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Aspen-area elk herd numbers are strong, health is not

Janet Urquhart
The Aspen Times
Aspen, CO Colorado
Aspen Times fileThe health of the local elk population, including the animals that can be seen along McLain Flats Road at various times of the year, were the focus of a discussion by Pitkin County commissioners on Tuesday.
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ASPEN – Prescribed burns and closing off areas to wintertime recreation are among the potentially unpopular steps that would help improve the health of the elk herd in Pitkin County, a wildlife official told county commissioners Tuesday.

The local elk population is larger than what wildlife officials believe area habitat can support, and herd health isn’t optimal, judging from its low reproduction rate, according to Kevin Wright, district wildlife manager for the Colorado Division of Wildlife.

Poor habitat conditions in local elk winter range, coupled with human activity in those areas, are factors that affect the herd’s health, Wright said.



“I think we have a strong elk population, but do we have a healthy elk population? I would say no,” he said.

Commissioners asked Wright to provide an update on the health of the local herd, as officials’ land-use decisions can impact big-game habitat. They also expressed an interest in discussing what can be done to improve conditions for the animals.



“Well, let’s talk about what we can do,” said Commissioner Jack Hatfield after Wright suggested the Rio Grande Trail along Lower River Road, just upvalley from Old Snowmass, ought to be closed to winter recreation. The trail has become a popular cross-country skiing route, particularly since it became part of the upper valley’s system of groomed nordic trails.

That part of the trail, through the Dart property, is adjacent to meadows that used to attract a lot of elk during the winter, Wright said.

Though that piece of the trail is closed to dogs, people “blow off the restriction,” he added.



Light Hill and the Crown in the midvalley, both under the Bureau of Land Management’s purview, would be closed to winter recreation, as well, if Wright had his druthers. Both areas provide key winter habitat, he said.

“We’ve got people out on snowshoes in our winter range, cross-country skiing out there with dogs – that has a definite impact on wildlife,” Wright said.

Similarly, the Government Trail between the Buttermilk and Snowmass ski areas is closed in the spring until late June, during elk calving season, but some individuals ignore the closure, according to Wright.

A gate will be constructed on the Snowmass side, and one may be installed on the West Buttermilk side, as well, to make the seasonal closure unmistakable, he said. A physical barrier on the Rio Grande Trail that keeps people off a sensitive stretch in the midvalley, between Rock Bottom Ranch and Catherine Store Road, works well, Wright noted. That segment of the Rio Grande Trail is closed during the winter and spring.

Wright also advocated management of winter range habitat to spur new, young shrub and oak brush growth. Prescribed burns are the easiest way to accomplish the task, he said.

Swaths of Light Hill were cleared and mulched mechanically to achieve the same result, but that effort cost close to $200,000 to improve some 500 acres. Funds aren’t available to make that option broadly available and it can’t be done on steep slopes anyway, Wright said.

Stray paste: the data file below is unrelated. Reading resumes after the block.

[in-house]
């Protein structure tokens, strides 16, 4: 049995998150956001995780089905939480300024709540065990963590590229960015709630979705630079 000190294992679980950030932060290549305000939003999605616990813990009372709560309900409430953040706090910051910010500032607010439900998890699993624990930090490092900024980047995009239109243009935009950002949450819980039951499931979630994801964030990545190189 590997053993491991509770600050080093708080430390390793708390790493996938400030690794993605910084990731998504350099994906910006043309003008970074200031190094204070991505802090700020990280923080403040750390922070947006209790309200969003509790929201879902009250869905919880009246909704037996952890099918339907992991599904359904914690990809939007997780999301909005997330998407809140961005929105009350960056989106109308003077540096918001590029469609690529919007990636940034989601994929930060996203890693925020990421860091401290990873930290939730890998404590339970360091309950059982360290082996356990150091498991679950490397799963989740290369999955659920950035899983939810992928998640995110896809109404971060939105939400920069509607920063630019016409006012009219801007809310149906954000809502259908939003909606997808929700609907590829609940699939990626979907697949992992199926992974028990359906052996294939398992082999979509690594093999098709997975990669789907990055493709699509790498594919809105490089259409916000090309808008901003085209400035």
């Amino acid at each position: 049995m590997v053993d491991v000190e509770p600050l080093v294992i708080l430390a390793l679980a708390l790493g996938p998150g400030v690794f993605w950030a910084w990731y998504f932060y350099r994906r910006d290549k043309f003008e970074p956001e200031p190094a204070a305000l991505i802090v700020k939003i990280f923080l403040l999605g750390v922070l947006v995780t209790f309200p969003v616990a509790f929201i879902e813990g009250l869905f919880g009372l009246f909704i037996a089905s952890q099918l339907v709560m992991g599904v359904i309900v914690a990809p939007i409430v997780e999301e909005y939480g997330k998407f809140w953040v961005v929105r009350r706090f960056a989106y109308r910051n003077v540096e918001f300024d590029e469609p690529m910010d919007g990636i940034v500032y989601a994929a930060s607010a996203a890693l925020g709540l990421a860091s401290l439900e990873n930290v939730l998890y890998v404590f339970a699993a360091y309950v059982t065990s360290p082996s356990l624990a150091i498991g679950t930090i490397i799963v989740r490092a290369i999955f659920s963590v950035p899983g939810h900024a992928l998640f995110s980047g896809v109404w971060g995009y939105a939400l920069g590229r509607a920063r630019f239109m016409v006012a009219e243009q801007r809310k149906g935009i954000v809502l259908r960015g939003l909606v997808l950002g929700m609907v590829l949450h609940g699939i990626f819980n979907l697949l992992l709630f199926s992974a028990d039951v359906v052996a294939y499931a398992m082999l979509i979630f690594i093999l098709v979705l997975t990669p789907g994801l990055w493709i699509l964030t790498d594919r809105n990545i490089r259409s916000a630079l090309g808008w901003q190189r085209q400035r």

“Habitat conditions, especially our winter range conditions, are terrible,” he said. “I can’t put it any more bluntly than that.”

The Roaring Fork Valley’s so-called Avalanche elk herd numbers an estimated 4,200 animals, according to Wright. That herd occupies an area that stretches from Glenwood Springs to the top of Independence Pass and McClure Pass, on the south side of Highway 82. The target population – a number that hasn’t been updated in years – is 3,300.

“We’re trying to bring the population down to what we believe the habitat can really support,” Wright said.

Though the number of elk exceeds the DOW’s population objective for the area, the birth rate – about 40 calves per 100 cows last year – is low. A number in the high 40s to low 50s would be good, Wright said.

“To me, it’s an indication that something’s askew. There’s something not right,” he said.

Ironically, the taking of more cows by hunters could actually lead to a rise in birth rates and a younger, more vibrant herd, according to Wright. Hunters, however, tend to not venture deep into wilderness in order to take a cow, and there’s a lot of wilderness surrounding the valley.

The DOW also groups elk in a unit north of Highway 82, in an area extending up the Fryingpan Valley and as far as Eagle-Vail on the south side of Interstate 70. That herd totals an estimated 7,200 animals; the target population, based on what officials believe the habitat can support, is 5,100, Wright said.

Concerns aside, Wright complimented the county for a land-use code that incorporates wildlife restrictions and for having an open space program that helps preserve habitat.

“Without the open space, a lot of those areas would be houses,” he said.

Commissioner Michael Owsley called for county and DOW cooperation on trail issues, enforcement, development and burn policies, and potential study of the local elk herd and impacts on it.

“I would really like to be proactive about it,” Owsley said. “I don’t want to live in a county that isn’t replete with the full range of wildlife.”

janet@aspentimes.com


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